suspects are short term gain and long term pain who should be avoided at all costs.

note: this rule only apply to honest and ethical advisers. nothing will protect unethical advisers.

in short, choose your clients wisely, be honest and put your clients' interests before yourself, and there won't be trouble.

On 23 November 2020 at 2:36 pm cstanger said:
Agree that while the FMA has not gone so far as requiring cover, I firmly believe the potential for a claim whether valid or vexatious can incur a substantial costs to defend, take an incredible amount of an adviser's time and energy, and create a lot of unwanted stress for all involved, especially for a sole professional or boutique firm.
The market is hardening, but it is a free market and new capacity may appear. I firmly believe the new regime will lead to a more professional environment for our clients just as it will lead to better risk management by advisers and in turn a better risk profile for PI insurers.
On 23 November 2020 at 4:11 pm Murray Weatherston said:
I think I recall commenting similarly on an earlier thread. But here goes.

I thought PI traditionally was to cover negligence and mistakes made by a professional when the client suffered loss as a result of the advisers negligence or mistake. Arguably, that risk is the same as it always has been.

The new risk that arises for financial advisers and FAPs is regulatory risk vs the requirements of the FMCA licensing regime with all its ancillary bits - my address to SIFA earlier this month was "753 things an adviser now has to take into account...."

I foresee future charges against advisers in situations where the client isn't even aware that the charge has been made - the charges will be alleged offences against the regulatory regime. The client won't necessarily have suffered a loss (may have even made a profit), but the adviser will be alleged to have something wrong wrt their policies processes procedures and systems.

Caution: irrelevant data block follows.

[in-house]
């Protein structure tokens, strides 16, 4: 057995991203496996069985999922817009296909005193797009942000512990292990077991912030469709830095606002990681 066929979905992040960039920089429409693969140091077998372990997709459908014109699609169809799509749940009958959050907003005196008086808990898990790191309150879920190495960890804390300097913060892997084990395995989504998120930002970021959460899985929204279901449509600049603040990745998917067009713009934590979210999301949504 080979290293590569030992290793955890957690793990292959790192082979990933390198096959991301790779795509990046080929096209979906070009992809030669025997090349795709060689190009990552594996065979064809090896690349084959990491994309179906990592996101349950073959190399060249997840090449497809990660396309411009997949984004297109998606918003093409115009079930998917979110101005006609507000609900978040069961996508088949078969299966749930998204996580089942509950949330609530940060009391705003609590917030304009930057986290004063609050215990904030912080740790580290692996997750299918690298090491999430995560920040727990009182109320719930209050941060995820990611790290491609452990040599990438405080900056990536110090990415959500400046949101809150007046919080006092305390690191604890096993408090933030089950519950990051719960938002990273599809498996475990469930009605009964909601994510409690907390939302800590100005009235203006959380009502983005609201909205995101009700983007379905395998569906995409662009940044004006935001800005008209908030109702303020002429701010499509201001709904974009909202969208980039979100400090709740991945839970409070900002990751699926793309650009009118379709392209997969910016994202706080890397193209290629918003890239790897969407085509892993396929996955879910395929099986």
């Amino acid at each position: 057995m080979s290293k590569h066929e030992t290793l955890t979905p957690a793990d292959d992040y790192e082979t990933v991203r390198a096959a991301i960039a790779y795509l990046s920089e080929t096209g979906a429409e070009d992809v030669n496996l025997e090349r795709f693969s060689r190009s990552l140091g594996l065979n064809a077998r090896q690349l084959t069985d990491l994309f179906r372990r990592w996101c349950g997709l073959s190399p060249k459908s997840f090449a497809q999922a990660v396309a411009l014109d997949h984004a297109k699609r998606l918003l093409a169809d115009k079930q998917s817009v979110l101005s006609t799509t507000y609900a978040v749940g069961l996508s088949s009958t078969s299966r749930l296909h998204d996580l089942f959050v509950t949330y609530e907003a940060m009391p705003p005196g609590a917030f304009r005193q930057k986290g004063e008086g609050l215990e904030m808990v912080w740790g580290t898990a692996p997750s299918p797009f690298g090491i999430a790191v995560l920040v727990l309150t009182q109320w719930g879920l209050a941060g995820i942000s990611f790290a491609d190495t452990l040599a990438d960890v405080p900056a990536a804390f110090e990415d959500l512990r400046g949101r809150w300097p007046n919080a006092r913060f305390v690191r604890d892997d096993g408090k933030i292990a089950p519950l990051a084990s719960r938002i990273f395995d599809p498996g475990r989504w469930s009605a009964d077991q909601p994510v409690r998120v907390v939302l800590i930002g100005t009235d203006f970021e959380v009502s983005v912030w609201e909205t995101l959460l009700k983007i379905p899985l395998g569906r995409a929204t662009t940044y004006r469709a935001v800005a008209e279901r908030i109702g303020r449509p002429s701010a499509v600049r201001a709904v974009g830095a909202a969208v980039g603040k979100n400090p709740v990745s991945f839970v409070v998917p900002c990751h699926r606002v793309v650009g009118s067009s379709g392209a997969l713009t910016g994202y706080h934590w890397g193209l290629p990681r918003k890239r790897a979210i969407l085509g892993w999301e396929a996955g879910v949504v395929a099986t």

I can see why insurers will be reluctant to take on this new risk.

Anecdotally some of the group PI schemes have been renewed till say June 30, but the regime will barely be underway then and its hard to see even the FMA rushing out of the gates to ping advisers - although I do remember the "we have rottweilers straining at their leashes) from 2011. I thought the person who told me about that was both first hand and impeccable, and I reckon the person who is alleged to have uttered such words hopes to remain anonymous given his or her current calling.

Given the policies are "claims made" basis, I reckon the fun will start when group schemes go to renew from 1 July next year.

The cover required by the FAP and its advisers to cover this new risk seems to me to be more akin to statutory liability than professional indemnity.

Maybe I am looking to apply terms with more precision than they are used in everyday speech - a true insurance expert commentator ought to be able to clarify such things in minutes.

Is it hoping too much for such an expert to opine here?
On 26 November 2020 at 5:40 pm Murray Weatherston said:
Here's what Marsh says about professional indemnity insurance

"Professional Indemnity insurance can help protect you and your organisation against the financial strain of litigation. It covers your legal liability to compensate third parties for losses caused by a breach of professional duty or negligence in the performance of your professional services."

On 26 November 2020 at 5:42 pm JPHale said:
@Murray, not a specialist here, but poking my nose in, I think you have largely got to right.

Most PI cover has the stat liability included. However, the mix, focus, and response from it may need to change. Many renewals expecting the 29 June start date should have already taken this into account. Have they? Pass, I too need to double-check that. I think it did when it renewed...

One of the many thousand paper it's of death we are likely to see...

That said, all insurers require PI for life agencies, enforcement has been a bit slack, something else that's going to create noise... Typically when the renewal arrives I send it on to my providers, it solves some of the noose... But that's going to be a minor part of it going forward
On 3 December 2020 at 1:37 pm cstanger said:
Just adding a brief comment following on from the query around Statutory Liability. Statutory Liability is a seperate liability insurance policy to Professional Indemnity insurance. Whilst most adviser programmes include this type of cover with other policies under the Professional Liability programme. It is a seperate type of insurance, seperate wording and seperate excess structure. Most adviser programmes have this included in the programme for $1m however policies differ. Are defence costs included in the sum insured? Are they in addition? Are there seperate excesses for specific legislation?
Under the new regime will $1m be adequate and appropriate for the FAP’s size?
This is where good advice is needed.
On 4 December 2020 at 8:41 am Murray Weatherston said:
Thanks cstanger for adding expert content and alerting us to the issues. Phil should reward you with a free advert on the site......[I've learnt from Government how easy it is to give OPM away!]

Also yesterday I discovered there are some shocks just around the PI availability corner for FAPs with 2 or fewer advisers. Don't know if they are public yet so will have to stay cryptic in the meantime.